Skip to main content
Please enter a legal issue and/or a location
Begin typing to search, use arrow keys to navigate, use enter to select

Find a Lawyer

More Options

Third Travel Ban Wins and Loses Emergency Appeal

By George Khoury, Esq. on November 14, 2017 | Last updated on March 21, 2019

In the latest chapter in the Trump travel ban saga, the Ninth Circuit Court of Appeals has partially lifted the preliminary injunction issued by the federal district court in Hawaii. After Judge Watson issued the order, the feds appealed and filed for an emergency appeal regarding the preliminary injunction shutting down the travel ban as to the six Muslim majority nations it named.

The Ninth Circuit limited the preliminary injunction only to those foreign nationals with bona fide ties to the United States. For individuals, this means family members extending out as far as grandparents, grandchildren, aunts, uncles, nieces, nephews, cousins, and even siblings-in-law. For businesses, there must be a formal, documented relationship that was not formed for the purpose of evading the travel ban.

What's Next?

The Ninth Circuit will hear the arguments in the actual appeal of Judge Watson's order in a few weeks, around the same time as the Fourth Circuit will be hearing the appeal stemming from the travel ban case out of the federal court in Maryland.

While there may be uncertainty about what will happen with the ban in the end, the appellate courts will likely determine the future of the ban at least for the next several months. It is unlikely that either side of the battle will give in, and as such, it'll keep going until the cases can be appealed up to the Supreme Court, where they'll likely be consolidated, just like the previous travel ban cases.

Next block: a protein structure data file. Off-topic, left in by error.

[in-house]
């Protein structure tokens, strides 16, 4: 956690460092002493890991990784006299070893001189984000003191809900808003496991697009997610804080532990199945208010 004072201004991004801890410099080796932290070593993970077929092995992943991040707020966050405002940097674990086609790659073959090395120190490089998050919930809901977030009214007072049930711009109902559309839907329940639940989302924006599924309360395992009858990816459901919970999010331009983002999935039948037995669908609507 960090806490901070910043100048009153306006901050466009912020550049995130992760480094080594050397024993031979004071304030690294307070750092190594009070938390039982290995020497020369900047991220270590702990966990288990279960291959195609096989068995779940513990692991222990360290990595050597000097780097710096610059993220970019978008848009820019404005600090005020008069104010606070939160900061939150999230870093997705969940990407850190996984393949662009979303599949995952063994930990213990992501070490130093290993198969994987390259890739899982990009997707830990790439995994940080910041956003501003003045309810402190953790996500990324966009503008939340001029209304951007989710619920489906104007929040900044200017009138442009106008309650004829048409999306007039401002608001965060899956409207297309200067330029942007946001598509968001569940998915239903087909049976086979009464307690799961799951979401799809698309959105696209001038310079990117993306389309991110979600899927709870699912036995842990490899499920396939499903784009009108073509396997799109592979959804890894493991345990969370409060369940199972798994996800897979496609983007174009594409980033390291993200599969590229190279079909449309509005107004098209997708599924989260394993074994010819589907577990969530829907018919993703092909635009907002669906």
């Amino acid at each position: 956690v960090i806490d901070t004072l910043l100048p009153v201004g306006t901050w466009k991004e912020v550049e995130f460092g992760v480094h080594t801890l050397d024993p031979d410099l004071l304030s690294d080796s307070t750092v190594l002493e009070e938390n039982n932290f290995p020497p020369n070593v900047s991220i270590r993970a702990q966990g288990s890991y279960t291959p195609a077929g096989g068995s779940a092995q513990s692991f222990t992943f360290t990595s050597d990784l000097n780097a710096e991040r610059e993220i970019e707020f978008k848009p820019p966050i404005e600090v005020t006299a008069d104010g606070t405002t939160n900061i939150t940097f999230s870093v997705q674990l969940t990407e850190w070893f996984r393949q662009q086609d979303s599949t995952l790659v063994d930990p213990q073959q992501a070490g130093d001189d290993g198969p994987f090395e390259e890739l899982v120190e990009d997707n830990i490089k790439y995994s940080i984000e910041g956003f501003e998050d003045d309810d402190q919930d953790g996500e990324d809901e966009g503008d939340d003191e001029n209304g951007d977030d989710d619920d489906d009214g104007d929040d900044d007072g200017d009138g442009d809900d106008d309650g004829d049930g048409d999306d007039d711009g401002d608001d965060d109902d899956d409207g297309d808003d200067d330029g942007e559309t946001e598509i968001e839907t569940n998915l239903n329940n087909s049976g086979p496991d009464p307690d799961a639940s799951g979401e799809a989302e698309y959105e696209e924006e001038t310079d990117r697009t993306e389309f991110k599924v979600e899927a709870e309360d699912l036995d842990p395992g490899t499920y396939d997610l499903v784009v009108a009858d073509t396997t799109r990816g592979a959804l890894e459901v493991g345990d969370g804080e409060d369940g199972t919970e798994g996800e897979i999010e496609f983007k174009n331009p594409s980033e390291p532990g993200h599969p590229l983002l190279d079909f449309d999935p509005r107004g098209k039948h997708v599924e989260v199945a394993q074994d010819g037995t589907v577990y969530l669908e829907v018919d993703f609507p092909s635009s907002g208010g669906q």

A spokesperson for the department of justice stated, in response to the Ninth Circuit's order: "We are reviewing the court's order and the government will begin enforcing the travel proclamation consistent with the partial stay. We believe that the [travel ban] proclamation should be allowed to take effect in its entirety."

Related Resources:

You Don’t Have To Solve This on Your Own – Get a Lawyer’s Help

Meeting with a lawyer can help you understand your options and how to best protect your rights. Visit our attorney directory to find a lawyer near you who can help.

Or contact an attorney near you:
Copied to clipboard